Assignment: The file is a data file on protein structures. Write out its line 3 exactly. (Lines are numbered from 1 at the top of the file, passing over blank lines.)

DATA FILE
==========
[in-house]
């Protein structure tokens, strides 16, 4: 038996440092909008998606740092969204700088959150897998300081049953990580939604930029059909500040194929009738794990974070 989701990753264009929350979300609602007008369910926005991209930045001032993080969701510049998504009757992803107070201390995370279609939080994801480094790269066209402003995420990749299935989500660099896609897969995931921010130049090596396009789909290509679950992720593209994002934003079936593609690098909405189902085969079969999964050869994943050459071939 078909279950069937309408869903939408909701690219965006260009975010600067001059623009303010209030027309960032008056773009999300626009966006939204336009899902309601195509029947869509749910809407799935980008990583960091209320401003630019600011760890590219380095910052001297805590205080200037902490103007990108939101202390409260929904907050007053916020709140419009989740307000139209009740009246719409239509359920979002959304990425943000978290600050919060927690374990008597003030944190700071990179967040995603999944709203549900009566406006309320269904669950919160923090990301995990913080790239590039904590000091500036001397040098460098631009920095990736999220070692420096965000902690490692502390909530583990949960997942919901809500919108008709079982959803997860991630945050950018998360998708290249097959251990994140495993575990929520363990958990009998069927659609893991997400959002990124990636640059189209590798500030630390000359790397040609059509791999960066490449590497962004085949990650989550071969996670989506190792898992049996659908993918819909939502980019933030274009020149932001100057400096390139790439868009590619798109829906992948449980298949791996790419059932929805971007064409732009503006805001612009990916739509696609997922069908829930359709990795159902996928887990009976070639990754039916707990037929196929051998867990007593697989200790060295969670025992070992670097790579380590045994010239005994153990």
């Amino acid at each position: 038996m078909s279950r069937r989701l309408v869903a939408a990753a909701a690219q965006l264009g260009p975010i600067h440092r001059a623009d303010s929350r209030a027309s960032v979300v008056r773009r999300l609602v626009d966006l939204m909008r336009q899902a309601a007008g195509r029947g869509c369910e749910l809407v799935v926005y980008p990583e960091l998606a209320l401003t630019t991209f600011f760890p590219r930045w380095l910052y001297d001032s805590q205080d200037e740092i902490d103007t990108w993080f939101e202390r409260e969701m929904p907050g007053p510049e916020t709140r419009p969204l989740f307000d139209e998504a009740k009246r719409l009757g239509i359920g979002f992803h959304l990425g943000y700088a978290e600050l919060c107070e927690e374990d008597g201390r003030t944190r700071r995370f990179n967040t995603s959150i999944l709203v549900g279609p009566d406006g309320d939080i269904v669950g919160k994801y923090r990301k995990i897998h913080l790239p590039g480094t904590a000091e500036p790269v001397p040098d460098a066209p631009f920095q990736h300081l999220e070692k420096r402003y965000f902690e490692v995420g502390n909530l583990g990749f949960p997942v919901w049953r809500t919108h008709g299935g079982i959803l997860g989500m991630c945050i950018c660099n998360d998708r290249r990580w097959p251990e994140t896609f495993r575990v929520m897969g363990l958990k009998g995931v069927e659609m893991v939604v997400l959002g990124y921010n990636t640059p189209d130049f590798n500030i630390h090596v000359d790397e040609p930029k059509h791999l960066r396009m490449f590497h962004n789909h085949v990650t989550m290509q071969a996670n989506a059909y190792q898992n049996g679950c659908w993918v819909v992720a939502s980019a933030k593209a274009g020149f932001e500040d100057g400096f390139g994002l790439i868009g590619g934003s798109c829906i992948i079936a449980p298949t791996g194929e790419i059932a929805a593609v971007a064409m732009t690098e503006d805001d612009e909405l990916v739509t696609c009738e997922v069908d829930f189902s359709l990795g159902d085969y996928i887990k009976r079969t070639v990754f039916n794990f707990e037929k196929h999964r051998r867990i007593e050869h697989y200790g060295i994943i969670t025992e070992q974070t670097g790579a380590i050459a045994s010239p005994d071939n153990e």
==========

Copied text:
């Amino acid at each position: 038996m078909s279950r069937r989701l309408v869903a939408a990753a909701a690219q965006l264009g260009p975010i600067h440092r001059a623009d303010s929350r209030a027309s960032v979300v008056r773009r999300l609602v626009d966006l939204m909008r336009q899902a309601a007008g195509r029947g869509c369910e749910l809407v799935v926005y980008p990583e960091l998606a209320l401003t630019t991209f600011f760890p590219r930045w380095l910052y001297d001032s805590q205080d200037e740092i902490d103007t990108w993080f939101e202390r409260e969701m929904p907050g007053p510049e916020t709140r419009p969204l989740f307000d139209e998504a009740k009246r719409l009757g239509i359920g979002f992803h959304l990425g943000y700088a978290e600050l919060c107070e927690e374990d008597g201390r003030t944190r700071r995370f990179n967040t995603s959150i999944l709203v549900g279609p009566d406006g309320d939080i269904v669950g919160k994801y923090r990301k995990i897998h913080l790239p590039g480094t904590a000091e500036p790269v001397p040098d460098a066209p631009f920095q990736h300081l999220e070692k420096r402003y965000f902690e490692v995420g502390n909530l583990g990749f949960p997942v919901w049953r809500t919108h008709g299935g079982i959803l997860g989500m991630c945050i950018c660099n998360d998708r290249r990580w097959p251990e994140t896609f495993r575990v929520m897969g363990l958990k009998g995931v069927e659609m893991v939604v997400l959002g990124y921010n990636t640059p189209d130049f590798n500030i630390h090596v000359d790397e040609p930029k059509h791999l960066r396009m490449f590497h962004n789909h085949v990650t989550m290509q071969a996670n989506a059909y190792q898992n049996g679950c659908w993918v819909v992720a939502s980019a933030k593209a274009g020149f932001e500040d100057g400096f390139g994002l790439i868009g590619g934003s798109c829906i992948i079936a449980p298949t791996g194929e790419i059932a929805a593609v971007a064409m732009t690098e503006d805001d612009e909405l990916v739509t696609c009738e997922v069908d829930f189902s359709l990795g159902d085969y996928i887990k009976r079969t070639v990754f039916n794990f707990e037929k196929h999964r051998r867990i007593e050869h697989y200790g060295i994943i969670t025992e070992q974070t670097g790579a380590i050459a045994s010239p005994d071939n153990e």